In early October, 20 people died at the intersection of Routes 30 and 30A in Schoharie when a stretch limo carrying friends celebrating their birthdays failed to stop.
Before and since the crash, thousands of drivers have encountered that same intersection, which has a local reputation for being dangerous.
Don’t you think as a driver, and as a citizen, that you have a right to know what statistics are maintained by the state Department of Transportation on this intersection and what viewpoints and conclusions engineers and other officials have drawn about its safety?
We think you have that right.
The state thinks you don’t.
On Oct. 10, we filed a Freedom of Information Law (FOIL) request seeking “all records, including emails to and from the DOT resident engineer in Schoharie County and to and from the regional traffic engineer, concerning safety or concerns about safety or accidents at the intersection of state Routes 30 and 30A in Schoharie.”
More than two months later, the state has refused to release the information.
The state Freedom of Information Law is predicated on the presumption of transparency. When in doubt about whether to release documents to the public, government officials have an obligation to err on the side of disclosure.
The state has decided instead to err on the side of secrecy.
One reason given for denying our FOIL request was that the information was compiled for law enforcement purposes and could affect an investigation. It's a common catch-all justification governments use to justify keeping information from the public, even if the public having the same information won't have any actual impact on their investigation.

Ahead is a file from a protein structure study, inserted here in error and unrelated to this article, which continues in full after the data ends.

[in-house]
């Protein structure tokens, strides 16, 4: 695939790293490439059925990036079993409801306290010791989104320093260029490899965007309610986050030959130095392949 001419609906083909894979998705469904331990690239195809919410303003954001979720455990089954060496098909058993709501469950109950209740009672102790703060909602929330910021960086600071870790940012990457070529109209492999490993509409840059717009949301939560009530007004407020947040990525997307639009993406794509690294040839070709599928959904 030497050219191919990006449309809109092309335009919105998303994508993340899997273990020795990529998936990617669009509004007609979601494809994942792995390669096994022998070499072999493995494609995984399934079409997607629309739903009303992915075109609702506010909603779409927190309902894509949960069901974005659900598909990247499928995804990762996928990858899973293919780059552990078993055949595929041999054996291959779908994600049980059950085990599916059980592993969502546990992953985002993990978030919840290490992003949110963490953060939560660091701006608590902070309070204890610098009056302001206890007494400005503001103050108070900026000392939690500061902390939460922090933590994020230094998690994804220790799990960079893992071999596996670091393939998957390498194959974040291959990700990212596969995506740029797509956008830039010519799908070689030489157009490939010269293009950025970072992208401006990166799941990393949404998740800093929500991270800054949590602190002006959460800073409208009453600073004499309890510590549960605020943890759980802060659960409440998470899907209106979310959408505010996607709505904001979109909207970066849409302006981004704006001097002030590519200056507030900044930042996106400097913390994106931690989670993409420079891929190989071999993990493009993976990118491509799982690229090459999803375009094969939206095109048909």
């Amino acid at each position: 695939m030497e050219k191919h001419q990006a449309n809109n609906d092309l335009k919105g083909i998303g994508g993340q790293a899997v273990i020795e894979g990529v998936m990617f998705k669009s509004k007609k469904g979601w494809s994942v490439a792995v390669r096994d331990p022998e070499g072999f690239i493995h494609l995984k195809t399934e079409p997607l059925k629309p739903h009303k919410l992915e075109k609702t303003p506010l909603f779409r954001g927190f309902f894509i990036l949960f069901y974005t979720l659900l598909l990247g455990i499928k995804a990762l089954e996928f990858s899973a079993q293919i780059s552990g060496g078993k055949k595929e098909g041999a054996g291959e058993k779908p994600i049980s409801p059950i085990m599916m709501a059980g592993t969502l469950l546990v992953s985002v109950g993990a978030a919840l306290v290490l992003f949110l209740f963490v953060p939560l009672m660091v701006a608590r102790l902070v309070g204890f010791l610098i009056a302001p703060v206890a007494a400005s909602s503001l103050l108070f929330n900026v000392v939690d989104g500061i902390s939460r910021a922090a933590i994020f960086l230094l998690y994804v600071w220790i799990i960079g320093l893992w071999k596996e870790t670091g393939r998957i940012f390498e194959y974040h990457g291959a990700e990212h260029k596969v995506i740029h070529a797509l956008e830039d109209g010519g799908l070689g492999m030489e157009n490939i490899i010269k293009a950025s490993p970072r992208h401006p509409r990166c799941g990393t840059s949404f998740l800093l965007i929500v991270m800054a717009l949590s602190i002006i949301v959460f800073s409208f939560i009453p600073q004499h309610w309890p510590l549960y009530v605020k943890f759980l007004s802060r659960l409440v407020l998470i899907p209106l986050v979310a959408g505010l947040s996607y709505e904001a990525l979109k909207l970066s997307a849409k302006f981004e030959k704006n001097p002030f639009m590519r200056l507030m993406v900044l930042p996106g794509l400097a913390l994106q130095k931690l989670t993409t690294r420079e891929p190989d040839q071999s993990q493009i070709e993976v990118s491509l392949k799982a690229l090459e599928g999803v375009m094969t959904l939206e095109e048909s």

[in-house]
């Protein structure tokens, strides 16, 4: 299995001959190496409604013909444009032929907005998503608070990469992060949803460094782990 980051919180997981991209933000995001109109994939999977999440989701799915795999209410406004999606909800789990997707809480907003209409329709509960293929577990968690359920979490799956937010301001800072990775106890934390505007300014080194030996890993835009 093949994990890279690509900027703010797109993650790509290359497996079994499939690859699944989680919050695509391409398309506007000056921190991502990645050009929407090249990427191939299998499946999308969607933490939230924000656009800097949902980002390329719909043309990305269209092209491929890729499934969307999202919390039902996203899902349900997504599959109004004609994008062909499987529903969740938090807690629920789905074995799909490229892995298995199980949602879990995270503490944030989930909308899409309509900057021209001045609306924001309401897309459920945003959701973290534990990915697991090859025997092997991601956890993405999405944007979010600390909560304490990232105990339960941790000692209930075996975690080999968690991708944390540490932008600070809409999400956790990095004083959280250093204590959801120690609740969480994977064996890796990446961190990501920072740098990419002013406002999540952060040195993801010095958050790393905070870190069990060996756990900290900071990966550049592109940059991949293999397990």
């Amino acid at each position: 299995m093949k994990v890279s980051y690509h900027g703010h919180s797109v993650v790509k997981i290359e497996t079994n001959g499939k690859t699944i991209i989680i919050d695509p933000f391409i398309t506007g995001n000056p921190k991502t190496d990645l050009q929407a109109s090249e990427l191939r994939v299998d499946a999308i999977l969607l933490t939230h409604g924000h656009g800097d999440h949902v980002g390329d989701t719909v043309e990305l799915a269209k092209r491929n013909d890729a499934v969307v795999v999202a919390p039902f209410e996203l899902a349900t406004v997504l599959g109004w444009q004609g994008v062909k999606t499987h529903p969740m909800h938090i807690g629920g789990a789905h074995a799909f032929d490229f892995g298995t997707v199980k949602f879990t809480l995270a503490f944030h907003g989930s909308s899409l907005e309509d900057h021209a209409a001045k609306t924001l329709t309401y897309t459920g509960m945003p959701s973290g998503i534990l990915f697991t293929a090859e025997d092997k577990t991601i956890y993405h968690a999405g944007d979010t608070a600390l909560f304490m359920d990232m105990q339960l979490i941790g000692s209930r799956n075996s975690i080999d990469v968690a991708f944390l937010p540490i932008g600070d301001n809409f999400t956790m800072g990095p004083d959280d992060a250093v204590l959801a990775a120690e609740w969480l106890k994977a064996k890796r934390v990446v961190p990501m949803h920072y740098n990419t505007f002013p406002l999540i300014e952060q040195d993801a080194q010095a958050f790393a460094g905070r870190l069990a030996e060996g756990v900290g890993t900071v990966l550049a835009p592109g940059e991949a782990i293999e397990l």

So let's hear it. Explain to the public exactly how releasing information already prepared by state officials and known within the DOT about this intersection is going to impede a police investigation into the crash. There’s no reason police couldn’t continue to pursue their criminal investigation once this information was disclosed. So disclose it.
Another reason cited for denial was that the information we sought fell under the exemption for opinions and conclusions. While state officials do indeed have the right under the FOIL to withhold opinions, evaluations and conclusions, why should they in this case?
The desire to protect someone’s reputation or employment due to poor decision-making is not a legitimate reason for withholding information from the citizens. As taxpayers, we pay these experts to interpret data and make judgments. We have a right to know what they think.
Even if opinions can legally be withheld, any statistical data collected must be disclosed. So at the very least, that should have been released. It wasn’t. Why not?
Whenever government narrowly interprets the law to justify withholding information, it not only deprives citizens of the ability to make informed decisions about the performance of their public officials, it also breeds mistrust.
We use this intersection. It’s our lives that are at stake. We have a right to know what our government knows about it.